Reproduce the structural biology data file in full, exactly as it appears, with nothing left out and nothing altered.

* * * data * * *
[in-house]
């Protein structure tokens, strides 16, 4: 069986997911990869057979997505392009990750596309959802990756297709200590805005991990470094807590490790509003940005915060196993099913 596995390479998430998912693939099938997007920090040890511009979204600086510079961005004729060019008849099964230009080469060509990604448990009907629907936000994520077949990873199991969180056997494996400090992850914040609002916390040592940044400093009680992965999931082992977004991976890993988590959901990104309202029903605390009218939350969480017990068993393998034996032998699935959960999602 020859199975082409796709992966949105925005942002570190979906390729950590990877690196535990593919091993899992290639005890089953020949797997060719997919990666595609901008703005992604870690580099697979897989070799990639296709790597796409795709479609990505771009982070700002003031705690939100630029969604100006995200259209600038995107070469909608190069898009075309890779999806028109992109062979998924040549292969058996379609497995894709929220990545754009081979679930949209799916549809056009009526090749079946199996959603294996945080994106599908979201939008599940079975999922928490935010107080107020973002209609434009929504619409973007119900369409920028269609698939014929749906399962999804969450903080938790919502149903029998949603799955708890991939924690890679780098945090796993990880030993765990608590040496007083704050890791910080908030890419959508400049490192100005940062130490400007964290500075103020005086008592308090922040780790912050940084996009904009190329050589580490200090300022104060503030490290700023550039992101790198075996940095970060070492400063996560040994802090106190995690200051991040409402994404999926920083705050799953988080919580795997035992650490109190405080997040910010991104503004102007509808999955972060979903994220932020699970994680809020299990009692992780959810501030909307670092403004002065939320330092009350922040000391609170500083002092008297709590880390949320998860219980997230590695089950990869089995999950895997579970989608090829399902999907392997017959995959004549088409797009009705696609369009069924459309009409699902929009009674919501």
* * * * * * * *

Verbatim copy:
[in-house]
């Protein structure tokens, strides 16, 4: 069986997911990869057979997505392009990750596309959802990756297709200590805005991990470094807590490790509003940005915060196993099913 596995390479998430998912693939099938997007920090040890511009979204600086510079961005004729060019008849099964230009080469060509990604448990009907629907936000994520077949990873199991969180056997494996400090992850914040609002916390040592940044400093009680992965999931082992977004991976890993988590959901990104309202029903605390009218939350969480017990068993393998034996032998699935959960999602 020859199975082409796709992966949105925005942002570190979906390729950590990877690196535990593919091993899992290639005890089953020949797997060719997919990666595609901008703005992604870690580099697979897989070799990639296709790597796409795709479609990505771009982070700002003031705690939100630029969604100006995200259209600038995107070469909608190069898009075309890779999806028109992109062979998924040549292969058996379609497995894709929220990545754009081979679930949209799916549809056009009526090749079946199996959603294996945080994106599908979201939008599940079975999922928490935010107080107020973002209609434009929504619409973007119900369409920028269609698939014929749906399962999804969450903080938790919502149903029998949603799955708890991939924690890679780098945090796993990880030993765990608590040496007083704050890791910080908030890419959508400049490192100005940062130490400007964290500075103020005086008592308090922040780790912050940084996009904009190329050589580490200090300022104060503030490290700023550039992101790198075996940095970060070492400063996560040994802090106190995690200051991040409402994404999926920083705050799953988080919580795997035992650490109190405080997040910010991104503004102007509808999955972060979903994220932020699970994680809020299990009692992780959810501030909307670092403004002065939320330092009350922040000391609170500083002092008297709590880390949320998860219980997230590695089950990869089995999950895997579970989608090829399902999907392997017959995959004549088409797009009705696609369009069924459309009409699902929009009674919501």